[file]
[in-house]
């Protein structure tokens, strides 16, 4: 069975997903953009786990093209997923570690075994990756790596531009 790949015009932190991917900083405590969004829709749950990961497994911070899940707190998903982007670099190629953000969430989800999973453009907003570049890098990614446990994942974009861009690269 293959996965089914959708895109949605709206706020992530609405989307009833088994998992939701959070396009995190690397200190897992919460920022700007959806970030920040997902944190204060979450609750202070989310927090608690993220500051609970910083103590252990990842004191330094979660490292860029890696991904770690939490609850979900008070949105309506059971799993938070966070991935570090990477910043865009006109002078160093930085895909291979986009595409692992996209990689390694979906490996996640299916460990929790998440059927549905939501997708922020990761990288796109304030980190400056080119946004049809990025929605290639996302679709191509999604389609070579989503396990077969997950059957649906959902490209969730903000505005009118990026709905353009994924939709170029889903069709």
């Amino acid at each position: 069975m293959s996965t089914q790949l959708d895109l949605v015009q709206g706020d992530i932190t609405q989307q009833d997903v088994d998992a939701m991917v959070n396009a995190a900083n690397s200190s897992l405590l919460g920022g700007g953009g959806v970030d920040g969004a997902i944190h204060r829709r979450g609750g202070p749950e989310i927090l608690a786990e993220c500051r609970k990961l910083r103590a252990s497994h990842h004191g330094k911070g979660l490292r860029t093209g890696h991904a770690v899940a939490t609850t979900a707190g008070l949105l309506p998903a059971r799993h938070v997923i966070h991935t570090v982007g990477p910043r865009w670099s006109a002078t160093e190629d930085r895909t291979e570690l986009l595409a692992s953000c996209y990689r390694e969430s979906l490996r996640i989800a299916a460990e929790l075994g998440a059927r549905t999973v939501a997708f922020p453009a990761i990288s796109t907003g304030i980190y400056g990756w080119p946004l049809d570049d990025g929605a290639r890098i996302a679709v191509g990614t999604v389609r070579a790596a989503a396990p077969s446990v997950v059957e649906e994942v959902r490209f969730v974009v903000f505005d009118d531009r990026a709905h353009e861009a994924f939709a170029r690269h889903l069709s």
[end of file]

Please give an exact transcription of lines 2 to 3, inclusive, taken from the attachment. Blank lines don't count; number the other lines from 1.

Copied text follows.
């Protein structure tokens, strides 16, 4: 069975997903953009786990093209997923570690075994990756790596531009 790949015009932190991917900083405590969004829709749950990961497994911070899940707190998903982007670099190629953000969430989800999973453009907003570049890098990614446990994942974009861009690269 293959996965089914959708895109949605709206706020992530609405989307009833088994998992939701959070396009995190690397200190897992919460920022700007959806970030920040997902944190204060979450609750202070989310927090608690993220500051609970910083103590252990990842004191330094979660490292860029890696991904770690939490609850979900008070949105309506059971799993938070966070991935570090990477910043865009006109002078160093930085895909291979986009595409692992996209990689390694979906490996996640299916460990929790998440059927549905939501997708922020990761990288796109304030980190400056080119946004049809990025929605290639996302679709191509999604389609070579989503396990077969997950059957649906959902490209969730903000505005009118990026709905353009994924939709170029889903069709």
């Amino acid at each position: 069975m293959s996965t089914q790949l959708d895109l949605v015009q709206g706020d992530i932190t609405q989307q009833d997903v088994d998992a939701m991917v959070n396009a995190a900083n690397s200190s897992l405590l919460g920022g700007g953009g959806v970030d920040g969004a997902i944190h204060r829709r979450g609750g202070p749950e989310i927090l608690a786990e993220c500051r609970k990961l910083r103590a252990s497994h990842h004191g330094k911070g979660l490292r860029t093209g890696h991904a770690v899940a939490t609850t979900a707190g008070l949105l309506p998903a059971r799993h938070v997923i966070h991935t570090v982007g990477p910043r865009w670099s006109a002078t160093e190629d930085r895909t291979e570690l986009l595409a692992s953000c996209y990689r390694e969430s979906l490996r996640i989800a299916a460990e929790l075994g998440a059927r549905t999973v939501a997708f922020p453009a990761i990288s796109t907003g304030i980190y400056g990756w080119p946004l049809d570049d990025g929605a290639r890098i996302a679709v191509g990614t999604v389609r070579a790596a989503a396990p077969s446990v997950v059957e649906e994942v959902r490209f969730v974009v903000f505005d009118d531009r990026a709905h353009e861009a994924f939709a170029r690269h889903l069709s």